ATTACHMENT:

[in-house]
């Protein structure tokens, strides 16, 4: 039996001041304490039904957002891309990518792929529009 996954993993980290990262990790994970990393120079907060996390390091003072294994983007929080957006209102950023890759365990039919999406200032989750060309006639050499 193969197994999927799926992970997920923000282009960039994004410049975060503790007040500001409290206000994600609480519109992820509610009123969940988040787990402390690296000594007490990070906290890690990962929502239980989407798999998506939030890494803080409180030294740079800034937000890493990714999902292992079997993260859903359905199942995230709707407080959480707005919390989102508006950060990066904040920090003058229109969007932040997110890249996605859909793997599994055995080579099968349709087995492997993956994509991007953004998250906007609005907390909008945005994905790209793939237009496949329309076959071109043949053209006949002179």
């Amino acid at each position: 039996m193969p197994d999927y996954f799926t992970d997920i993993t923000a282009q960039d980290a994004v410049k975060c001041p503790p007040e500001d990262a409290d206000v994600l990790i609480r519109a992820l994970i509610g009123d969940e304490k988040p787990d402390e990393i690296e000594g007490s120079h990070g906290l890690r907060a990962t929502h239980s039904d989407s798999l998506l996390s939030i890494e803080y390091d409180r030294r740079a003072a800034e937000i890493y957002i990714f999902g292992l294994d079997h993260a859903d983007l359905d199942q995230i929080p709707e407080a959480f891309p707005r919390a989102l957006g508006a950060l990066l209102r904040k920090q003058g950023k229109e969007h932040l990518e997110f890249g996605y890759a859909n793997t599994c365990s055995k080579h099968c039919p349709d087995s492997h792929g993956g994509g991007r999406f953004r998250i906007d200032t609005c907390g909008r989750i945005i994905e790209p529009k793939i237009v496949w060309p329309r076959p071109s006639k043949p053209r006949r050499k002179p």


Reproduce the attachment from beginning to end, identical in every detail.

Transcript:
[in-house]
């Protein structure tokens, strides 16, 4: 039996001041304490039904957002891309990518792929529009 996954993993980290990262990790994970990393120079907060996390390091003072294994983007929080957006209102950023890759365990039919999406200032989750060309006639050499 193969197994999927799926992970997920923000282009960039994004410049975060503790007040500001409290206000994600609480519109992820509610009123969940988040787990402390690296000594007490990070906290890690990962929502239980989407798999998506939030890494803080409180030294740079800034937000890493990714999902292992079997993260859903359905199942995230709707407080959480707005919390989102508006950060990066904040920090003058229109969007932040997110890249996605859909793997599994055995080579099968349709087995492997993956994509991007953004998250906007609005907390909008945005994905790209793939237009496949329309076959071109043949053209006949002179």
């Amino acid at each position: 039996m193969p197994d999927y996954f799926t992970d997920i993993t923000a282009q960039d980290a994004v410049k975060c001041p503790p007040e500001d990262a409290d206000v994600l990790i609480r519109a992820l994970i509610g009123d969940e304490k988040p787990d402390e990393i690296e000594g007490s120079h990070g906290l890690r907060a990962t929502h239980s039904d989407s798999l998506l996390s939030i890494e803080y390091d409180r030294r740079a003072a800034e937000i890493y957002i990714f999902g292992l294994d079997h993260a859903d983007l359905d199942q995230i929080p709707e407080a959480f891309p707005r919390a989102l957006g508006a950060l990066l209102r904040k920090q003058g950023k229109e969007h932040l990518e997110f890249g996605y890759a859909n793997t599994c365990s055995k080579h099968c039919p349709d087995s492997h792929g993956g994509g991007r999406f953004r998250i906007d200032t609005c907390g909008r989750i945005i994905e790209p529009k793939i237009v496949w060309p329309r076959p071109s006639k043949p053209r006949r050499k002179p």